When ants are a problem, food that needs to be left out in the kitchen, such as pet food or organic waste awaiting composting, can be placed in a moat of soapy water in a pie tin.
n Physical Controls
Killing individual ants will have little effect unless food sources are removed and entry points are sealed. Once these are done, the remaining ants should be mopped or vacuumed up.
Ants frequently reside in potted plants. They can be removed by taking the pot outside and repeatedly flooding it with water. To keep ants from re-entering the pots, paint a wide band of sticky material below the rim of the dish which sits under the pot. Commercially available products include Stickem,™ Tanglefoot,™ and Sticky Stuff.™
n Chemical Controls
If chemical control is needed, commercial bait stations are preferred over spray treatments. There are a number of chemical methods that are frequently referred to as least-toxic. These include diatomaceous earth, silica gel, boric acid, and pyrethrum. While safer than some other insecticides, all of these materials carry enough risk that they should not be used unless necessary. Diatomaceous earth and silica gel are dusts that kill insects by drying them out. Such powders are dangerous to breathe, and if they must be blown into the space between walls, a professional should do the job. These materials last a long time but are slow to take effect. Sometimes pyrethrum is combined with silica gel to give a quick “knockdown” of ants. Best are products with a straw-like dispenser that can accurately place the mixture in cracks and crevices rather than out where people may contact it.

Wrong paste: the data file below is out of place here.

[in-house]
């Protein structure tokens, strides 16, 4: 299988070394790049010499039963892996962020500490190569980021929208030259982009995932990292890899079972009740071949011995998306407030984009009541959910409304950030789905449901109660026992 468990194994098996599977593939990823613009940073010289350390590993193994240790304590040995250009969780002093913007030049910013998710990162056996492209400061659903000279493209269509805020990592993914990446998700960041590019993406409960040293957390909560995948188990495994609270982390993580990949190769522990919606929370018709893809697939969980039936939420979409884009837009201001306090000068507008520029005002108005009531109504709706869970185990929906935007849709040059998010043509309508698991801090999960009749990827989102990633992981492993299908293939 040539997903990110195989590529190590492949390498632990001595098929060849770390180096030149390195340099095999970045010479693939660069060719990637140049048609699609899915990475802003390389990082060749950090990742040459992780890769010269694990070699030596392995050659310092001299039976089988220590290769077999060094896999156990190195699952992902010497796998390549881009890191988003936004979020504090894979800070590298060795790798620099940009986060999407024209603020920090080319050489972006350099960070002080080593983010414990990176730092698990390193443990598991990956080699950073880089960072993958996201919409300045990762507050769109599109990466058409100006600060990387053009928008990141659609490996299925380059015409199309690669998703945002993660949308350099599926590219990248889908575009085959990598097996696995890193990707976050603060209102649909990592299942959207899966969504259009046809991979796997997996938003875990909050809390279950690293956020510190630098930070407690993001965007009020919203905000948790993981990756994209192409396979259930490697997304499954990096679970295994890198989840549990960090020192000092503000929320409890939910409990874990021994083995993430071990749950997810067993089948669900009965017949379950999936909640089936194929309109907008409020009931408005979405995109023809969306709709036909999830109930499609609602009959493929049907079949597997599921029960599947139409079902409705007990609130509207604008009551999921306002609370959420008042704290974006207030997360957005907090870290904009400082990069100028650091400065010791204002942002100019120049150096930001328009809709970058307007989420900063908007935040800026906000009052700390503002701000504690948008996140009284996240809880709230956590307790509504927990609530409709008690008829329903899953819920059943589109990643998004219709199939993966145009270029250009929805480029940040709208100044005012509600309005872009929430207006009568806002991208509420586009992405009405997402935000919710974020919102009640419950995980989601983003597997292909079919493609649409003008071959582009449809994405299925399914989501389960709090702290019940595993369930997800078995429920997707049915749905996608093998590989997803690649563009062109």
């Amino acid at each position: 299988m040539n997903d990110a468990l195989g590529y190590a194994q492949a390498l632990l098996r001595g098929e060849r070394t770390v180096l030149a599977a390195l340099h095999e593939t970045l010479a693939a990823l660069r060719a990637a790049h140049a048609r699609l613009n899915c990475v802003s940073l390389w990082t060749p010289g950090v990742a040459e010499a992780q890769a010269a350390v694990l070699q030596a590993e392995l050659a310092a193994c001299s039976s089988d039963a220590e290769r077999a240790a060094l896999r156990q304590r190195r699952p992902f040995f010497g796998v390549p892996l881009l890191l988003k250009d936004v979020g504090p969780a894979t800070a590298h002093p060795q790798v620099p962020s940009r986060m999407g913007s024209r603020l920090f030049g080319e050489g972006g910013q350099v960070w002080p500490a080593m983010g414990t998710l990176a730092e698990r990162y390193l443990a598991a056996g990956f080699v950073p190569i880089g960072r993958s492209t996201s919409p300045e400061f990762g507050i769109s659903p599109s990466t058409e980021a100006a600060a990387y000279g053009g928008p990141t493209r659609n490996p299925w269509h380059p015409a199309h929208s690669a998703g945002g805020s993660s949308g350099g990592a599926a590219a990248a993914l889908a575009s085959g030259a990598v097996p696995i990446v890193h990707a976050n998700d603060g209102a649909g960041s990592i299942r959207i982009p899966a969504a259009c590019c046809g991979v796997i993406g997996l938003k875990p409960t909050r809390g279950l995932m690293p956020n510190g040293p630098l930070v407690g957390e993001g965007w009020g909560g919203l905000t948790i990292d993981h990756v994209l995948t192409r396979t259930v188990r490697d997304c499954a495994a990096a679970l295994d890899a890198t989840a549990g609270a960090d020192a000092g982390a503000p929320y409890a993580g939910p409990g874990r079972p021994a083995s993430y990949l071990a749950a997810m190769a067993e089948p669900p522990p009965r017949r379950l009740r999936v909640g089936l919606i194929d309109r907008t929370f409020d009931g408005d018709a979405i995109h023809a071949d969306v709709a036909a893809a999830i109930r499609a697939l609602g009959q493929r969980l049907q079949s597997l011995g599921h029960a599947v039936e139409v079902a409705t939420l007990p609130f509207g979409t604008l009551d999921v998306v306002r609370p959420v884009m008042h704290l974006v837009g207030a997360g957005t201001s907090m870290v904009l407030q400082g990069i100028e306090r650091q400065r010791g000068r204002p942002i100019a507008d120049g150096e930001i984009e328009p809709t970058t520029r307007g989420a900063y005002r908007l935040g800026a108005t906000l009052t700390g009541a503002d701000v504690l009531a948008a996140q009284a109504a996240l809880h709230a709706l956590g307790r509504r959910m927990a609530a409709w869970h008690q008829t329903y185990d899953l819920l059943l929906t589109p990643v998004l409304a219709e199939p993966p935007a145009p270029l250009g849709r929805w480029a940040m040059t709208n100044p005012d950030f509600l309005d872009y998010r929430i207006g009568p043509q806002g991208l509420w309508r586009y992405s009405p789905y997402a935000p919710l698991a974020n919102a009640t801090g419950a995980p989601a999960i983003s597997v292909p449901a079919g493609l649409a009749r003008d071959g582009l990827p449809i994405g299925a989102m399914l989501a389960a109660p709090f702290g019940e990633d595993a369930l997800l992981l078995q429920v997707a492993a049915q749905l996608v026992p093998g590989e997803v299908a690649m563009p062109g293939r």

Boric acid is a poison which can be used in cracks and crevices or mixed with sugar and water to make a bait. It should be kept away from any possible contact with crawling children. Insecticidal soap can be used to drench an ant colony outdoors or in a crawl space. More than one treatment may be necessary.
For pharaoh ants a commercial bait using boric acid or methoprene is recommended. Baiting must be done correctly or it will not work and may make the problem worse. Read Extension Bulletin EB1514 on pharaoh ants for precise directions.
Long the bane of apartment dwellers, cockroaches have established a reputation as one of the most annoying and persistent household insects. Cockroaches can carry disease, contaminate food, and induce allergies. They hide by day in cracks and crevices and feed at night on water and crumbs of food. Once established in a large building, they cannot be controlled completely unless all residents cooperate in the effort simultaneously.
If more palatable food is not available, cockroaches will eat almost anything, including items not normally considered food, such as wallpaper paste, envelope glue, and bar soap. Most prefer warm, moist areas such as kitchens and bathrooms or near washing machines, sinks, and hot water heaters.
Zero is an appropriate tolerance level for cockroaches. Non-toxic sticky traps placed in strategic locations, especially suspected travel paths, can show if a control strategy is working. The principal means of control is to reduce food, water, and possible harborages to a level where few roaches can survive.
n Food and Water
Observe all the cleanliness practices listed above for fly and ant control. Pay particular attention to areas where grease accumulates, such as drains, vents, and stoves. Make sure all sweet, starchy, and fatty foods are sealed tight. Wash pastry cloths. Do not leave pet food or water bowls out at night. Fix dripping faucets and any other leaks, and make sure your dish rack drains properly. Damp, dirty mops can also attract roaches.
If a cockroach harborage is found, wash down and vacuum the area if it is accessible. Plug all small cracks around baseboards, cupboards, pipes, sinks, water heaters, and bathtub fixtures with latex or silicone caulk. Large holes will need to be patched. Seal all potential entry points from outside the home and check door seals and window screens. Air vents should also be screened, particularly those around the stove.